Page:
Ah it’s so damn sunny outside now. Everyone is taking out their linen sheets and wearing their shorts. Great time to be learning sunny 16, too. And because it’s so beautiful out, we thought that perhaps it’s now time to start shooting more slow films, like this weeks film Friday, Rollei’s Retro 80S!
We’ve covered its sibling, Retro 400S, extensively before, and 80S shares a lot of the same characteristics. It’s contrasty, it’s infrared sensitive, and very fine grained and yes, it’s repackaged Agfa aerial film – specifically Agfa Aviphot 80.
Because it’s slower, it’s even finer grained than 400S and is designed to cut through fog and haze while maintaining good detail. Don’t let the thin negative turn you off, as it’s designed to be easy to scan and anti-static scratch resistant. This last bit is great as dust just slide off the negative.
I mentioned earlier that it is contrasty. This isn’t necessarily true, as 80S is one of those films that can change a lot depending on the developer and developing method used. Yes, you can say that this applies to most if not all black and white films, but it’s especially apparent with Retro 80S as it’s designed to appeal to specific needs. For example, if you’re looking to do large scale photography they recommend to develop it as low contrast as possible as well as overexpose it slightly, while if you’re looking to shoot it as a civilian or military in high altitudes you can shoot it at up to 100 ASA and develop it for a bit longer.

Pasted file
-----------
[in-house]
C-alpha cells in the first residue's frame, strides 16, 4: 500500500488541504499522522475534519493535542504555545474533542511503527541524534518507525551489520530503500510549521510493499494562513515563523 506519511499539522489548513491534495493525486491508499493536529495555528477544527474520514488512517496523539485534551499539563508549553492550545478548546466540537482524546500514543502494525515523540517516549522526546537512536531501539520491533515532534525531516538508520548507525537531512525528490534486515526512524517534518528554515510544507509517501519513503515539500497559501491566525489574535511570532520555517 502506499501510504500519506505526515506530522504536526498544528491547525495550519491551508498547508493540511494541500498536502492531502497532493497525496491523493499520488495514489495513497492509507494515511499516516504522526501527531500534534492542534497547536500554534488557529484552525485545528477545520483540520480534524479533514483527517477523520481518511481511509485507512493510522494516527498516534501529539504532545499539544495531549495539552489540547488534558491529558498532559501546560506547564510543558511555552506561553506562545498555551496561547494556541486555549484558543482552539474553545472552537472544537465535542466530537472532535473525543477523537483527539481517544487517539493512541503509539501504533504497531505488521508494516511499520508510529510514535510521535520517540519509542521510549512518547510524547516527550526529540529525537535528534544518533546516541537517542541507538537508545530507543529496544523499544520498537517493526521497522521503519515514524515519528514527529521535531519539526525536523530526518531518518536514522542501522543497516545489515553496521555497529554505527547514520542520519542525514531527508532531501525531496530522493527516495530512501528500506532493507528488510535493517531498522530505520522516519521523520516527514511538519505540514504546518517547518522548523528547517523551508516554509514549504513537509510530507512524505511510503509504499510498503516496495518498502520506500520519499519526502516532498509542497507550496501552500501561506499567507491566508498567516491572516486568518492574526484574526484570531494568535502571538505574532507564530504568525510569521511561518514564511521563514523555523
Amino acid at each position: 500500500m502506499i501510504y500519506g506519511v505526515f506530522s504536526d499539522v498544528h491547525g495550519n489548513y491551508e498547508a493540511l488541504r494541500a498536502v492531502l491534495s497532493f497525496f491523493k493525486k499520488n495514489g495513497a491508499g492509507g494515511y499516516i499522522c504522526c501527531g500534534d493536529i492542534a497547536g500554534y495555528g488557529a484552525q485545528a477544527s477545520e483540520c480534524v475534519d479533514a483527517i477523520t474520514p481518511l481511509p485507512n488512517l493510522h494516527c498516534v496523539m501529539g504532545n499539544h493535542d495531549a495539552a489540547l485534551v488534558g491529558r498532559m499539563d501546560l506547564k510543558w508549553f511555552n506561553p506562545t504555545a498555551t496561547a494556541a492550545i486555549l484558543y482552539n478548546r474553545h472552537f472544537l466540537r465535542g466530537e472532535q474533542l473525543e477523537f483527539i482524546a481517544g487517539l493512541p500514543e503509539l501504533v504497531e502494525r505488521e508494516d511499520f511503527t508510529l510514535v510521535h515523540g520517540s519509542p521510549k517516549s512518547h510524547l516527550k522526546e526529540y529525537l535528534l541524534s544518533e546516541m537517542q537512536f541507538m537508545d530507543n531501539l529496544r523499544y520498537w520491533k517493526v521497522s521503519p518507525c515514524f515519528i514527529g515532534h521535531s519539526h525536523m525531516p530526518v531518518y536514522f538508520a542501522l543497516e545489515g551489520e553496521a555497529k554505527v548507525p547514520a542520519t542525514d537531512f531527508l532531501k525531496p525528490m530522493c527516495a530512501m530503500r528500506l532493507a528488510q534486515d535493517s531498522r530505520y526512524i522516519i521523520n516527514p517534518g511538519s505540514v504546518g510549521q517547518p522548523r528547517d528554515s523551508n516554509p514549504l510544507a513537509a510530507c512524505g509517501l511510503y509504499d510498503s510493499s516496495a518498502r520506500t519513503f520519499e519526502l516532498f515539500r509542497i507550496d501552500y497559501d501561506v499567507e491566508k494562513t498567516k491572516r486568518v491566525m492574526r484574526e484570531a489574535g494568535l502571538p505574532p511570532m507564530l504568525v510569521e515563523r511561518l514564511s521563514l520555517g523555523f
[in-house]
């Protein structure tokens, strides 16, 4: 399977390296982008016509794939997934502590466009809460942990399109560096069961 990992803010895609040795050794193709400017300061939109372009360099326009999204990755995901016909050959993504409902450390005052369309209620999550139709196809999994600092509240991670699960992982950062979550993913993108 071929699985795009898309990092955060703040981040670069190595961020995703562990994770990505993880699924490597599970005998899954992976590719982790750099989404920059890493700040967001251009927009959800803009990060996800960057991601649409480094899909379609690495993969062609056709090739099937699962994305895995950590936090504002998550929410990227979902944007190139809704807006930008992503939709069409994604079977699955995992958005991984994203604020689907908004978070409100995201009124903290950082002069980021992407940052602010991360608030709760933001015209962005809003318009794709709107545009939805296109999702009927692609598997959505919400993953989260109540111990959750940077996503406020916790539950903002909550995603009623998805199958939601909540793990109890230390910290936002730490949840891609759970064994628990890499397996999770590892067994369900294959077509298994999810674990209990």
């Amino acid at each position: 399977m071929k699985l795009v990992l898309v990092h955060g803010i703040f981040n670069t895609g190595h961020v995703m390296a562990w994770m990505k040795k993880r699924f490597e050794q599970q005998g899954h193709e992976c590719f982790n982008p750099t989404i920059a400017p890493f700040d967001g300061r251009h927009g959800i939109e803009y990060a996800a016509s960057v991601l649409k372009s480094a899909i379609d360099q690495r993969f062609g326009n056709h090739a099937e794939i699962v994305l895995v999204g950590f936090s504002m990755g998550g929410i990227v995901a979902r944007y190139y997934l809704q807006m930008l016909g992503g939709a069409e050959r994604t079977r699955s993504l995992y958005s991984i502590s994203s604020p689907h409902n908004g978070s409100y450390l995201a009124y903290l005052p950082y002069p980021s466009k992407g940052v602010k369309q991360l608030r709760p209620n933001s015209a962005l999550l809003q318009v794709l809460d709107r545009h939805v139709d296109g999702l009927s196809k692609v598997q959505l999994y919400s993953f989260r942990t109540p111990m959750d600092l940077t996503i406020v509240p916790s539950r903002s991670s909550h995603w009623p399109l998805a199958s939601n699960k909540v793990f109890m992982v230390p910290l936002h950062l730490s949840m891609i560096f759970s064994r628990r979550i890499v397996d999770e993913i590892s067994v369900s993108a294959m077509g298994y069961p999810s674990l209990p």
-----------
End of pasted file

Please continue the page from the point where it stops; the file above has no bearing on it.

And yes, it’s infrared sensitive of up to 740nm. If you use a deep red filter, you will see some cool highlight glows! Of course, this also means that you will have to compensate exposure for it slightly with filter factors but it still gives a very distinctive look. First roll I ever shot of it was with a red filter downtown, and I’ve never really seen anything like it.
It’s pretty great. Get some and shoot some in these lovely summer days of the beautiful mountains. As usual, it will be 10% off in 120 and 35mm! Online and in-store.